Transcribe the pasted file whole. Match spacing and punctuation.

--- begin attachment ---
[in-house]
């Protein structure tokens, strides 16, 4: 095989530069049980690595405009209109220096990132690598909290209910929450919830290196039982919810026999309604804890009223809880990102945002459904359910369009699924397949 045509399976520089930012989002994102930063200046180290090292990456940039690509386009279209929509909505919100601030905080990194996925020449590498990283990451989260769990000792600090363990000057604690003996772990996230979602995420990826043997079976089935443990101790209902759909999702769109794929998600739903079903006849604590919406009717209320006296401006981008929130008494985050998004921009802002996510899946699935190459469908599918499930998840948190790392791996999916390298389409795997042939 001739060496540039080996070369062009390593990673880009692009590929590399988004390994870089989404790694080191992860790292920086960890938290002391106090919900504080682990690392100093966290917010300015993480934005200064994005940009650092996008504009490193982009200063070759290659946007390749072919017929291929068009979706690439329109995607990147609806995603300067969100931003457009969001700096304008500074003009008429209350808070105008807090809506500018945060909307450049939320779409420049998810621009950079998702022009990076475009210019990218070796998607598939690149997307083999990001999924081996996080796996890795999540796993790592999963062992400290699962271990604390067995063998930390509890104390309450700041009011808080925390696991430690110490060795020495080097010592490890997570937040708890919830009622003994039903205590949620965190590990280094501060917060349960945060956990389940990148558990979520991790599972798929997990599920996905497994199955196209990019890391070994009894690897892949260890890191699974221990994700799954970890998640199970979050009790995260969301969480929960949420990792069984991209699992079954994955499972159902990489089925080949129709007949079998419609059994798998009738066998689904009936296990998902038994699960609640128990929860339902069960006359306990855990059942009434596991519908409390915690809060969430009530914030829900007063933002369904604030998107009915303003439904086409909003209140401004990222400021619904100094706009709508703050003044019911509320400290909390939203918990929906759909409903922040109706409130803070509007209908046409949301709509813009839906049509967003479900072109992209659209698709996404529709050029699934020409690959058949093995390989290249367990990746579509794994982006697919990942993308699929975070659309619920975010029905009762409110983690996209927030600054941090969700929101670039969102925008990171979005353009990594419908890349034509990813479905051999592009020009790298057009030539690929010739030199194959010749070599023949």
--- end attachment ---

[in-house]
């Protein structure tokens, strides 16, 4: 095989530069049980690595405009209109220096990132690598909290209910929450919830290196039982919810026999309604804890009223809880990102945002459904359910369009699924397949 045509399976520089930012989002994102930063200046180290090292990456940039690509386009279209929509909505919100601030905080990194996925020449590498990283990451989260769990000792600090363990000057604690003996772990996230979602995420990826043997079976089935443990101790209902759909999702769109794929998600739903079903006849604590919406009717209320006296401006981008929130008494985050998004921009802002996510899946699935190459469908599918499930998840948190790392791996999916390298389409795997042939 001739060496540039080996070369062009390593990673880009692009590929590399988004390994870089989404790694080191992860790292920086960890938290002391106090919900504080682990690392100093966290917010300015993480934005200064994005940009650092996008504009490193982009200063070759290659946007390749072919017929291929068009979706690439329109995607990147609806995603300067969100931003457009969001700096304008500074003009008429209350808070105008807090809506500018945060909307450049939320779409420049998810621009950079998702022009990076475009210019990218070796998607598939690149997307083999990001999924081996996080796996890795999540796993790592999963062992400290699962271990604390067995063998930390509890104390309450700041009011808080925390696991430690110490060795020495080097010592490890997570937040708890919830009622003994039903205590949620965190590990280094501060917060349960945060956990389940990148558990979520991790599972798929997990599920996905497994199955196209990019890391070994009894690897892949260890890191699974221990994700799954970890998640199970979050009790995260969301969480929960949420990792069984991209699992079954994955499972159902990489089925080949129709007949079998419609059994798998009738066998689904009936296990998902038994699960609640128990929860339902069960006359306990855990059942009434596991519908409390915690809060969430009530914030829900007063933002369904604030998107009915303003439904086409909003209140401004990222400021619904100094706009709508703050003044019911509320400290909390939203918990929906759909409903922040109706409130803070509007209908046409949301709509813009839906049509967003479900072109992209659209698709996404529709050029699934020409690959058949093995390989290249367990990746579509794994982006697919990942993308699929975070659309619920975010029905009762409110983690996209927030600054941090969700929101670039969102925008990171979005353009990594419908890349034509990813479905051999592009020009790298057009030539690929010739030199194959010749070599023949």